It’s Official: NYS Dept of Labor Increases Wages of ‘Tipped Workers’ to $7.50!

(ITHACA) The New York State Department of Labor’s (DOL) Acting Commissioner, Mario Musolino, today announced that the wages for all ‘tipped workers’ in New York State will be increased to $7.50/hour as of 12/31/15.
Says Erin Leidy, a pizza delivery driver in Ithaca and member of TCWC: “It’s just good economic sense to put money into the hands of the people who are working hard and will be spending it all over their communities to get the goods and services they need. There are few other single acts that would positively affect so many constituents and by extension the economy of the entire state.”
The TCWC turned out in force at the October 4th, 2014 State Wage Board Hearing in Syracuse, providing testimony from a number of tipped workers, as well as supportive community members who frequent restaurants in Tompkins County. In addition, the TCWC helped to motivate close to 200 letters in response to the DOL’s call for Public Comment that ended on 2/20/15 encouraging the Acting Commissioner Musolino to accept the Recommendations of the Wage Board.

“This is a serious step toward achieving a truly equitable wage structure,” said Pete Meyers, Coordinator of the Tompkins County Workers’ Center (TCWC).  The increase in the tipped worker minimum wage to $7.50 is long overdue and will help in efforts to end working poverty and rebuild a strong middle class in New York State.”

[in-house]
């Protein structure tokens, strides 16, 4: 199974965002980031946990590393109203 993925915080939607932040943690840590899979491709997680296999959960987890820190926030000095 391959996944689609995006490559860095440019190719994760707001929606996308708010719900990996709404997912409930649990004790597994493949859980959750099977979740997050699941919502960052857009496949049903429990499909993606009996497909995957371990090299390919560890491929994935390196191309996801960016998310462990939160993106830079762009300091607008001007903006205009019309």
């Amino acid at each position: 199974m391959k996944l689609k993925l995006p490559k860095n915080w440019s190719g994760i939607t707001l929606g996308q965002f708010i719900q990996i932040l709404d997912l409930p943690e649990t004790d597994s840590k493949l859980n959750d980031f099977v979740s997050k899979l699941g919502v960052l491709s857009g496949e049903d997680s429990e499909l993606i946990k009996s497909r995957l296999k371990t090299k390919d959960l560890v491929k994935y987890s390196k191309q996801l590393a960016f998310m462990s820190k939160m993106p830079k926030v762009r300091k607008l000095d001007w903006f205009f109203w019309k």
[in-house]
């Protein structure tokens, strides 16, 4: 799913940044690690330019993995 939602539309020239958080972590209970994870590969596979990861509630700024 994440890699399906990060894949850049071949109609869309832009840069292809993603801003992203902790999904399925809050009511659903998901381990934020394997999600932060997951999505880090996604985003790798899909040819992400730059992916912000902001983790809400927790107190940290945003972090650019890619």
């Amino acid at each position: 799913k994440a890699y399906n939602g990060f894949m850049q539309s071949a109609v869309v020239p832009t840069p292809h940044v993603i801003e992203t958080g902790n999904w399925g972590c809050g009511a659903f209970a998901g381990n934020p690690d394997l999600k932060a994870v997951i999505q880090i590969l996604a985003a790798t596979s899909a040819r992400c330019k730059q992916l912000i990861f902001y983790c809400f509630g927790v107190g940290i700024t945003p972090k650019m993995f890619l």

Eric Byrd, another pizza deliver driver for Papa John’s in Ithaca, says: “In most typical businesses, like the restaurant industry, personnel costs are ~25% of revenues.  What this means is that if personnel costs rise by 10%, revenues need to rise only 2.5%, to compensate for the additional expense.  And THIS means the immediate economic costs of a mandatory pay raise for tipped workers will be very small, compared with the boost to the spending power of the Working Class… but when workers have more money, it doesn’t take long for them to re-inject it BACK into the economy… and this is why, historically, increases in the minimum wage DO NOT result in long-term damage to the economy.”
The TCWC has argued and continues to believe that tipped workers even deserve a higher rate. TCWC’s position is that there should be no distinction between tipped workers and other workers – all should earn the minimum wage and that minimum wage should be a living wage. 
The full text of the Order of Acting Commissioner of Labor Mario J. Musolino on the Report
and Recommendations of the 2014 Hospitality Wage Board can be found at
For more information from the NYS Department of Labor itself, contact Director of Communications for the DOL, Chris White, at